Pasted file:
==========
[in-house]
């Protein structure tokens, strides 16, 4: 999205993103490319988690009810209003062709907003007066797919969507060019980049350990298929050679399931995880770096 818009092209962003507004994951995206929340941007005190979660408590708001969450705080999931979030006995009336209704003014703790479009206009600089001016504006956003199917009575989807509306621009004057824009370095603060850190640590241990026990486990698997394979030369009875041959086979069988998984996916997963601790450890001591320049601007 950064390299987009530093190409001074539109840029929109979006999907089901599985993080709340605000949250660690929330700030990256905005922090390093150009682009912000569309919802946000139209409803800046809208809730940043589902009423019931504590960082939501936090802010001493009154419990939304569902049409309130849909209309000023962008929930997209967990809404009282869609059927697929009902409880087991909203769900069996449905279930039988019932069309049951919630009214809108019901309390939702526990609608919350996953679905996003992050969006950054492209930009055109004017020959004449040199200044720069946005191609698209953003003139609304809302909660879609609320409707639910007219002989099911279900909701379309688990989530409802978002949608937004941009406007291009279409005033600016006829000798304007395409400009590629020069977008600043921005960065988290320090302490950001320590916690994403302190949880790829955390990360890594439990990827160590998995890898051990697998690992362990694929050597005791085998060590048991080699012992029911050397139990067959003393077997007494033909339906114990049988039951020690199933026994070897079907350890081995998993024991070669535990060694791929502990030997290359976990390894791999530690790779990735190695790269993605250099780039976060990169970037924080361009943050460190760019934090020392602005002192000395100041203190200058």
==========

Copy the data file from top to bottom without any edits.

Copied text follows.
[in-house]
């Protein structure tokens, strides 16, 4: 999205993103490319988690009810209003062709907003007066797919969507060019980049350990298929050679399931995880770096 818009092209962003507004994951995206929340941007005190979660408590708001969450705080999931979030006995009336209704003014703790479009206009600089001016504006956003199917009575989807509306621009004057824009370095603060850190640590241990026990486990698997394979030369009875041959086979069988998984996916997963601790450890001591320049601007 950064390299987009530093190409001074539109840029929109979006999907089901599985993080709340605000949250660690929330700030990256905005922090390093150009682009912000569309919802946000139209409803800046809208809730940043589902009423019931504590960082939501936090802010001493009154419990939304569902049409309130849909209309000023962008929930997209967990809404009282869609059927697929009902409880087991909203769900069996449905279930039988019932069309049951919630009214809108019901309390939702526990609608919350996953679905996003992050969006950054492209930009055109004017020959004449040199200044720069946005191609698209953003003139609304809302909660879609609320409707639910007219002989099911279900909701379309688990989530409802978002949608937004941009406007291009279409005033600016006829000798304007395409400009590629020069977008600043921005960065988290320090302490950001320590916690994403302190949880790829955390990360890594439990990827160590998995890898051990697998690992362990694929050597005791085998060590048991080699012992029911050397139990067959003393077997007494033909339906114990049988039951020690199933026994070897079907350890081995998993024991070669535990060694791929502990030997290359976990390894791999530690790779990735190695790269993605250099780039976060990169970037924080361009943050460190760019934090020392602005002192000395100041203190200058």